Aerial view of Accomplishment Creek and the Sagavanirktok River in the Brooks Range of Alaska.  Photo by D.L. Kane

Integrated Analyses of the Arctic Freshwater Cycle and its Influence on Global Climate

Marika Holland (, UCAR

The primary goal of this proposed study is to explore the progressive integration of the impacts and processes of the arctic freshwater cycle on the local, pan-Arctic and global scales. This study will focus on analyses of the physical processes, as represented by global scale models, in the arctic water cycle. This will involve the study of processes that modify arctic freshwater budgets in the terrestrial, atmospheric and oceanic environments, the integration of these processes to produce the exchange of freshwater between the Arctic and North Atlantic, and ultimately the influence of these processes on the thermohaline circulation (THC) and global climate. The following research questions provide a framework for investigations: (1) How will changes in land cover, the amount and seasonality of precipitation and temperature influence river discharge to the Arctic Ocean? (2) How will changes in the summer Arctic frontal zone influence the location and intensity of storm tracks and, as a consequence, the mean sea level circulation over the central Arctic Ocean? (3) How do changes in river runoff, precipitation, temperature and the atmospheric circulation influence the Arctic-North Atlantic oceanic and sea ice freshwater exchange, and how do these quantities impact the global thermohaline circulation? What are the directions and magnitudes of feedbacks associated with these processes? Alterations in the freshwater input to, and the atmospheric circulation over, the Arctic Ocean influence the sea ice and ocean transports, water mass structure, the oceanic heat flux to the sea ice, and the ice mass budgets. Such interactions are likely to be important in forcing changes in freshwater exports from the Arctic and, consequently in North Atlantic deep water formation. These changes have the potential to impact global climate through the THC, which in turn can produce or damp further changes in the Arctic system. Science education has always been a principal goal of NSF. As an integral part of our study, we propose to develop a seminar course within the University of Colorado Department of Geography. The course will focus on Arctic climate processes and their role in the global system, drawing strongly from the integrated analyses studies proposed here, along with material developed under prior NSF/ARCSS studies. M. Serreze will teach the course in collaboration with the other investigators on this project and a graduate student.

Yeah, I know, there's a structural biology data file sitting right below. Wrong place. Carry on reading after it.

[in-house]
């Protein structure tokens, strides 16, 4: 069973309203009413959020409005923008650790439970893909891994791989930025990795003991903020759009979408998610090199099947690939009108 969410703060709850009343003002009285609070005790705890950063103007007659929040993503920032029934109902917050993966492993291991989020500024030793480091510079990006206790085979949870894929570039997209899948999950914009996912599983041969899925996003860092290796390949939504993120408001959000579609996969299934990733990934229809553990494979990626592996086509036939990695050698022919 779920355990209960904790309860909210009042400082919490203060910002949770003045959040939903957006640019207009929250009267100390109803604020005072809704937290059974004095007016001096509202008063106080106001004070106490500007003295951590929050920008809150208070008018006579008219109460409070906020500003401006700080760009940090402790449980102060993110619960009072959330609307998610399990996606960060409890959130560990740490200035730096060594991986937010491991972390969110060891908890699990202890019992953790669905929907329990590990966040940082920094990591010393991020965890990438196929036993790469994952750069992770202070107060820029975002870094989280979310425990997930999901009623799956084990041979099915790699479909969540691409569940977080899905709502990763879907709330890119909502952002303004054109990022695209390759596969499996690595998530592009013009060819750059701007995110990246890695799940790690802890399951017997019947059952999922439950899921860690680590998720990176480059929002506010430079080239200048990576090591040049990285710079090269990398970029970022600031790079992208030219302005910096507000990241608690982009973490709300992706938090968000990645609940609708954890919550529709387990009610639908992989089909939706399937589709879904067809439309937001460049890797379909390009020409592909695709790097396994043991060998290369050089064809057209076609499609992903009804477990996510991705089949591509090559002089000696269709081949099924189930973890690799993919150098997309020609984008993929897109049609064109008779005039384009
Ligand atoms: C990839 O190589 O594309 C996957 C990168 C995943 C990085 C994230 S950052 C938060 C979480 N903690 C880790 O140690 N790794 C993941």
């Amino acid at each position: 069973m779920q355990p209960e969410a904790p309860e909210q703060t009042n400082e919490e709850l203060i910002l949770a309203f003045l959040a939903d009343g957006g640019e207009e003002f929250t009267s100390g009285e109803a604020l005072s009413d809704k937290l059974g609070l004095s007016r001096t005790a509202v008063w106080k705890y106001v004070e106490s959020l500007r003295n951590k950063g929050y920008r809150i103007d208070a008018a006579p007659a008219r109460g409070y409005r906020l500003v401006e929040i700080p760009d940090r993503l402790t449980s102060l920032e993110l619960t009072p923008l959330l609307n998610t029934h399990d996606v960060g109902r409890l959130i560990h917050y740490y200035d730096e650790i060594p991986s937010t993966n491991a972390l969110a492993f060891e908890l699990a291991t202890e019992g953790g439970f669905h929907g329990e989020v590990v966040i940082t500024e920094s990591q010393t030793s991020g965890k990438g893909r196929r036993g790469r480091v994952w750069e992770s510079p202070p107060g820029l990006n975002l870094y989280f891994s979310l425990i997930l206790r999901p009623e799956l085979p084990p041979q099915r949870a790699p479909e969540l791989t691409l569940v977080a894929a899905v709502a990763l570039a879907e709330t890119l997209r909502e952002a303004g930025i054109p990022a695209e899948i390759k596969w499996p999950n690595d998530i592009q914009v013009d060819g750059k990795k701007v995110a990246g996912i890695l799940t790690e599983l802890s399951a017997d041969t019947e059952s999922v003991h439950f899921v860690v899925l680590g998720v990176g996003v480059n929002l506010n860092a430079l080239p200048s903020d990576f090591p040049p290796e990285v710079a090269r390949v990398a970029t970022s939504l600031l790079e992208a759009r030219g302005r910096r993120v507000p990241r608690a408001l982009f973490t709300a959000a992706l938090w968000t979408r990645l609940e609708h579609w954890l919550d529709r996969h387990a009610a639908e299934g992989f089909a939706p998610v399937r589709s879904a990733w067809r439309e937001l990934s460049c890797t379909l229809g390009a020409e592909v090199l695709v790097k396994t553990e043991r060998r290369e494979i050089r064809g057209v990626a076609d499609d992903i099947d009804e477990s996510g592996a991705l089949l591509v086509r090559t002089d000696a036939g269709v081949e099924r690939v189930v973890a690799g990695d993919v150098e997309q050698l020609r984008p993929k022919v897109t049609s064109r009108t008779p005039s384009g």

Arctic CHAMP
Science Management Office

Contact Information
Role of the Arctic-CHAMP Science Management Office
Photo: Aerial view of Accomplishment Creek and the
     Sagavanirktok River in the Brooks Range of Alaska.  Photo by D.L. Kane